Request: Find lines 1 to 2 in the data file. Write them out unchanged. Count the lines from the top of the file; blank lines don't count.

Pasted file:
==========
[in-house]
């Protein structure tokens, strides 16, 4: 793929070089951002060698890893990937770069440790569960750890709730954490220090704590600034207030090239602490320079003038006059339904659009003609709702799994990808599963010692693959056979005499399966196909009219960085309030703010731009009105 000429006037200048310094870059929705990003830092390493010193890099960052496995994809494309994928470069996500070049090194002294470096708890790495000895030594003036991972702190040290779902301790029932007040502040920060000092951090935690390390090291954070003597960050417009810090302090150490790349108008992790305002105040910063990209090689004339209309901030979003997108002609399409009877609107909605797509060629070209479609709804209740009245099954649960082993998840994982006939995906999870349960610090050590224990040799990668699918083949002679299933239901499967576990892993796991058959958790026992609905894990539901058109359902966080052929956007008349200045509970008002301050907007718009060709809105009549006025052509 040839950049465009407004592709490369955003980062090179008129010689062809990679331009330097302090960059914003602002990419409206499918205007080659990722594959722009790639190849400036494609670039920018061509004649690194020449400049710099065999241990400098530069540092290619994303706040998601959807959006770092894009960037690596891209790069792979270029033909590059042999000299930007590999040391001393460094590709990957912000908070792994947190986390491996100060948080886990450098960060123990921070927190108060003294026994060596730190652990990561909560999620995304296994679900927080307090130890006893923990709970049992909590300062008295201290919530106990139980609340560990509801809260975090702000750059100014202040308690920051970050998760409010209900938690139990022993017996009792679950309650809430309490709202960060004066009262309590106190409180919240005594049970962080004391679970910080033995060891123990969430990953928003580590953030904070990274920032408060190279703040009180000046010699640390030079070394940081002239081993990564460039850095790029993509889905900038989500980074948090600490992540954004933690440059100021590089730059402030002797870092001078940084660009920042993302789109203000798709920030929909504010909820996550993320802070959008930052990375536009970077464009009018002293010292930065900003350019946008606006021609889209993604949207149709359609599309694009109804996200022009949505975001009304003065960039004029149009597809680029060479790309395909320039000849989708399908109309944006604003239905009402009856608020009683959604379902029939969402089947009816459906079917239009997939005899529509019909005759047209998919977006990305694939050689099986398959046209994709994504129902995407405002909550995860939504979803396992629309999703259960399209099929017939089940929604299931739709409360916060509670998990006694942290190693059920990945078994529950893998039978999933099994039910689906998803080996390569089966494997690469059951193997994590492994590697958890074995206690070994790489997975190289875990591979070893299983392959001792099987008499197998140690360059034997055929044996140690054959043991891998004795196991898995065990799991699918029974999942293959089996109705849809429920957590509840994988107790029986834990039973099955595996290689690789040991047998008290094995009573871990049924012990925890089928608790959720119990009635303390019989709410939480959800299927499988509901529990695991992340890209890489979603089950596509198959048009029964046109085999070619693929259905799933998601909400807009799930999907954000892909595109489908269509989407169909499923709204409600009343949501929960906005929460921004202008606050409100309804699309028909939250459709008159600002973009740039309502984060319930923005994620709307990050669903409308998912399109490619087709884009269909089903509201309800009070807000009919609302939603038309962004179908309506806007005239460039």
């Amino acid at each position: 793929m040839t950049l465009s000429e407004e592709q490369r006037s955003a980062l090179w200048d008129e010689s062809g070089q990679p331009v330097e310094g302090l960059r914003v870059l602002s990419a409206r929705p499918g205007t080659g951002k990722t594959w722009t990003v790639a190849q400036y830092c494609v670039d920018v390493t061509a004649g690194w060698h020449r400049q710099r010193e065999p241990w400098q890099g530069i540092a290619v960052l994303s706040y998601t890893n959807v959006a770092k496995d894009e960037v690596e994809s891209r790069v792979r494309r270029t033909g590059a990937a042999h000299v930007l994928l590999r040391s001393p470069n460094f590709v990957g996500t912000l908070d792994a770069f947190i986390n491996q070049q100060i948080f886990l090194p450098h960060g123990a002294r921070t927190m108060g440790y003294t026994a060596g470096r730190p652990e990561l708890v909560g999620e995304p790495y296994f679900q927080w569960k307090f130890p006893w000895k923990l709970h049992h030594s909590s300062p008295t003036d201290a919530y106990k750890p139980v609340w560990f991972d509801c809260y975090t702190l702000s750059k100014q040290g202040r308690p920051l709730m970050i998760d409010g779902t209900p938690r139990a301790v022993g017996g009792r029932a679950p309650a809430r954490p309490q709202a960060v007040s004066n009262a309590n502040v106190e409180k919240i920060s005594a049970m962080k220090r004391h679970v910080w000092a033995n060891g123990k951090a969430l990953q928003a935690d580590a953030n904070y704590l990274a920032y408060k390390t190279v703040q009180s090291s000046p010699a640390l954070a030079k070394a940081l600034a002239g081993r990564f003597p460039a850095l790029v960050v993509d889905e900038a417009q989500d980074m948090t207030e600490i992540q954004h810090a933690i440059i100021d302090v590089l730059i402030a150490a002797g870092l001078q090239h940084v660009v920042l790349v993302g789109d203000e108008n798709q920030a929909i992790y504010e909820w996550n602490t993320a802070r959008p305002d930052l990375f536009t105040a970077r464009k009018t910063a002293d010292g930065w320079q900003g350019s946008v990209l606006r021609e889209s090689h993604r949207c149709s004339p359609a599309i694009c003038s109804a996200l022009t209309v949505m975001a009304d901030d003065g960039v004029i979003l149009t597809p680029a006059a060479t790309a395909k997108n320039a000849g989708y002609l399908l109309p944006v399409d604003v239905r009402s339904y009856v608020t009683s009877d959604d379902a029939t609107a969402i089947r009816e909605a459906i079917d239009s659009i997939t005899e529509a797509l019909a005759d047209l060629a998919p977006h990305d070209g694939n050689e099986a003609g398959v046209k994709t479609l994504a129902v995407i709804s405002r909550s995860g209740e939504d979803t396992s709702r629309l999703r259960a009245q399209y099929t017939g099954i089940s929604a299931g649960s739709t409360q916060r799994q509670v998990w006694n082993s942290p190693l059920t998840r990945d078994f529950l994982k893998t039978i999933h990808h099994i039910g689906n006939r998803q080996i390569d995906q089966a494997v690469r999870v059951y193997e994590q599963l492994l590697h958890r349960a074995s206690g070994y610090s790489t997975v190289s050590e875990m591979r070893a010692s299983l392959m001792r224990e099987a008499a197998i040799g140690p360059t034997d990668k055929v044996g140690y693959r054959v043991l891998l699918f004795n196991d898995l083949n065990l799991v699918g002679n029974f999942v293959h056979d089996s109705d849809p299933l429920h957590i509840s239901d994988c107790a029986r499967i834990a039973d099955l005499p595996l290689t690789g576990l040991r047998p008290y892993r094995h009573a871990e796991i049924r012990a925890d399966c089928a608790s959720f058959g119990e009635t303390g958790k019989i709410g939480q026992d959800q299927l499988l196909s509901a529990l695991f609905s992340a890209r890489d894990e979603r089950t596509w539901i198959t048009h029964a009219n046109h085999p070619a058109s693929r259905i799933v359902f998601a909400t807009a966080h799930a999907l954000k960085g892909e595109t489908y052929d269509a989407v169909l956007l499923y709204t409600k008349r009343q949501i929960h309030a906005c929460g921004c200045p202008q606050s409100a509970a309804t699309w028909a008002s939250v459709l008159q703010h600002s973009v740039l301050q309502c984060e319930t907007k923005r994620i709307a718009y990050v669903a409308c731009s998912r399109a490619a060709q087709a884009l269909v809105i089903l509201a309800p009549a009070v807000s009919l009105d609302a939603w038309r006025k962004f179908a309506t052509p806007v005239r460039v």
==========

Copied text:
[in-house]
């Protein structure tokens, strides 16, 4: 793929070089951002060698890893990937770069440790569960750890709730954490220090704590600034207030090239602490320079003038006059339904659009003609709702799994990808599963010692693959056979005499399966196909009219960085309030703010731009009105 000429006037200048310094870059929705990003830092390493010193890099960052496995994809494309994928470069996500070049090194002294470096708890790495000895030594003036991972702190040290779902301790029932007040502040920060000092951090935690390390090291954070003597960050417009810090302090150490790349108008992790305002105040910063990209090689004339209309901030979003997108002609399409009877609107909605797509060629070209479609709804209740009245099954649960082993998840994982006939995906999870349960610090050590224990040799990668699918083949002679299933239901499967576990892993796991058959958790026992609905894990539901058109359902966080052929956007008349200045509970008002301050907007718009060709809105009549006025052509 040839950049465009407004592709490369955003980062090179008129010689062809990679331009330097302090960059914003602002990419409206499918205007080659990722594959722009790639190849400036494609670039920018061509004649690194020449400049710099065999241990400098530069540092290619994303706040998601959807959006770092894009960037690596891209790069792979270029033909590059042999000299930007590999040391001393460094590709990957912000908070792994947190986390491996100060948080886990450098960060123990921070927190108060003294026994060596730190652990990561909560999620995304296994679900927080307090130890006893923990709970049992909590300062008295201290919530106990139980609340560990509801809260975090702000750059100014202040308690920051970050998760409010209900938690139990022993017996009792679950309650809430309490709202960060004066009262309590106190409180919240005594049970962080004391679970910080033995060891123990969430990953928003580590953030904070990274920032408060190279703040009180000046010699640390030079070394940081002239081993990564460039850095790029993509889905900038989500980074948090600490992540954004933690440059100021590089730059402030002797870092001078940084660009920042993302789109203000798709920030929909504010909820996550993320802070959008930052990375536009970077464009009018002293010292930065900003350019946008606006021609889209993604949207149709359609599309694009109804996200022009949505975001009304003065960039004029149009597809680029060479790309395909320039000849989708399908109309944006604003239905009402009856608020009683959604379902029939969402089947009816459906079917239009997939005899529509019909005759047209998919977006990305694939050689099986398959046209994709994504129902995407405002909550995860939504979803396992629309999703259960399209099929017939089940929604299931739709409360916060509670998990006694942290190693059920990945078994529950893998039978999933099994039910689906998803080996390569089966494997690469059951193997994590492994590697958890074995206690070994790489997975190289875990591979070893299983392959001792099987008499197998140690360059034997055929044996140690054959043991891998004795196991898995065990799991699918029974999942293959089996109705849809429920957590509840994988107790029986834990039973099955595996290689690789040991047998008290094995009573871990049924012990925890089928608790959720119990009635303390019989709410939480959800299927499988509901529990695991992340890209890489979603089950596509198959048009029964046109085999070619693929259905799933998601909400807009799930999907954000892909595109489908269509989407169909499923709204409600009343949501929960906005929460921004202008606050409100309804699309028909939250459709008159600002973009740039309502984060319930923005994620709307990050669903409308998912399109490619087709884009269909089903509201309800009070807000009919609302939603038309962004179908309506806007005239460039």